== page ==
Agile is a collection of software development methods that can incorporate the client’s direct involvement for delivering a solution. This ensures collaboration from the initial stage of the project life cycle and subsequently results in early delivery and continuous improvements. One of the most important and famous methodologies of Agile is Scrum.
Scrum is a framework within which complex problems are addressed to deliver a product with the highest possible value. Scrum, itself, is not a process or technique, but rather a framework in which various techniques and methods are employed. It is a combination of an iterative and incremental model. In a traditional model, such as a waterfall, the major hindrance to improving the system is that until the first stage has been completed, the next phase cannot start. If there are any problems in the later stages, then it becomes a challenge to adjust and implement those changes, which ultimately increases cost, time, and effort.
- Small self-organization team: Responsibilities are discussed among all the members of the team.
- Less documentation: To the point, user stories are used.
- Regular and frequent customer feedback: Customer closely works with the team.
- Decentralization: Decision making is easy for every member of the team.
A scrum framework consists of the scrum team, each of whom has their roles, as well as events, artifacts, and rules. Each component has a specific purpose which is essential for the success of Scrum.
Let’s get familiar with the terminologies to understand Scrum.
The heart of the Scrum is an activity known as sprint. In every sprint, the time frame of two weeks or one month is given to deliver the increment. The times allotted for each activity need to be consistent throughout the project. The next sprint can be executed as soon as the previous sprints have been completed.
- Sprint Planning
- Daily Scrums
- Sprint Review
- Sprint Retrospective
In sprint planning, the Scrum team collaboratively makes a plan to execute the sprint. The duration of a sprint planning meeting is a maximum of four hours for a two weeks sprint, and a maximum of eight hours for a one month sprint. It is the responsibility of a Scrum Master to ensure meetings start on time and that all stakeholders are present and aware of the objectives. In Sprint Planning, two things are discussed:
- What needs to be delivered?
- How to execute the work
The Daily Scrum (which can also be called the daily stand up meeting), is a five to 15 minute short meeting to synchronize activities, and to align the team(s) with the specifications. In a daily scrum, each person describes what has done already and what is going to be done to contribute towards the goal of the project. Any perceived hindrance which could affect achieving the sprint goal is also discussed in the daily scrum.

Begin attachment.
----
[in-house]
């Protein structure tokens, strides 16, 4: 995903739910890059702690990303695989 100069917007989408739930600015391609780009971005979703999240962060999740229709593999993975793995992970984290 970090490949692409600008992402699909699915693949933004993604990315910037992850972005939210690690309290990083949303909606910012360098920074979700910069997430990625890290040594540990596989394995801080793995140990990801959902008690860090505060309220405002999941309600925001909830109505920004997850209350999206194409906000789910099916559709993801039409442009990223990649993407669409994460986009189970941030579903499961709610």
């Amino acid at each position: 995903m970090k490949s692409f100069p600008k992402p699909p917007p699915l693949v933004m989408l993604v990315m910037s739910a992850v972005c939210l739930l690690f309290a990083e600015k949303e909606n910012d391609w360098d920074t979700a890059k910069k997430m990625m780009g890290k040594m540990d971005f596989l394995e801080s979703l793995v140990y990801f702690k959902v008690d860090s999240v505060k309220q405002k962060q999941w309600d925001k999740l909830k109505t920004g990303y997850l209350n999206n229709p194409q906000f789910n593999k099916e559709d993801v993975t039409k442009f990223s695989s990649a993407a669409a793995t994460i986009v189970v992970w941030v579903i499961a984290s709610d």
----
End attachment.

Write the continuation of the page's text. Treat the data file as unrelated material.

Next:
Sprint Review & Demo
The sprint is reviewed at the end of every sprint. The scrum team and other stakeholders review the sprint that has been released, so then changes are reviewed, creating value to the project. The objective of the sprint review is to adjust the feedback and move towards progress in a collaborative manner.
Scrum team(s) usually spends two hours on sprint review for two weeks sprint, and four hours for a one month sprint.
The sprint retrospective occurs after the sprint review but before planning begins for the next sprint. These are usually one-hour meetings for a two-week sprint and three hours for one month sprint. Their purpose is to combine what has been learned from the recent sprint(s) and identify significant items which could be developed to improve the project further.
The Scrum Team
Scrum team consists of three roles:
Scrum Master is the keeper of the process, whose responsibilities include:
- Ensuring the process works smoothly
- Eliminating roadblocks which impact productivity
- Organizing and facilitating critical meetings
Creating value is the responsibility of the product owner, whose role may vary from organization to organization. The product owner is the only person who manages, and is responsible for, the project backlog.
- They should convey the product backlog clearly to the team
- Ensure that backlog is visible and transparent for every individual
Keeping the product owner on side is an essential factor in the Scrum. The team has to follow the owner’s wishes and it’s the Scrum Master who makes sure things work as per the product owner requirements.
The scrum team is self-organized and cross-functional, and includes designers, developers, testers, analysts, and all who are relevant to the project. A cross-functional team has the competency to rely less on others and make their own decisions, which in turn saves time and effort.
Scrum team usually consists of 5 to 9 members who make them easy to coordinate and flow of information is smooth which helps in solving the problem without taking more time. Scrum team delivers the project iteratively and incrementally which helps them getting the feedback early, and the process gets further improved.
In Scrum, the product backlog is a single document that outlines every requirement of the project to be implemented. Product backlog can also be thought of as a to-do list which produces deliverables, has business value and is maintained by the product owner on the basis of business value.
These are the specific items that need to be implemented in the sprint and which come from the product backlog.
A sum of all product backlog items that have already been completed is known as the increment. However, it is the up to the product owner as to when an increment has to be released, and it is a team responsibility to make sure that the increment release process is smooth.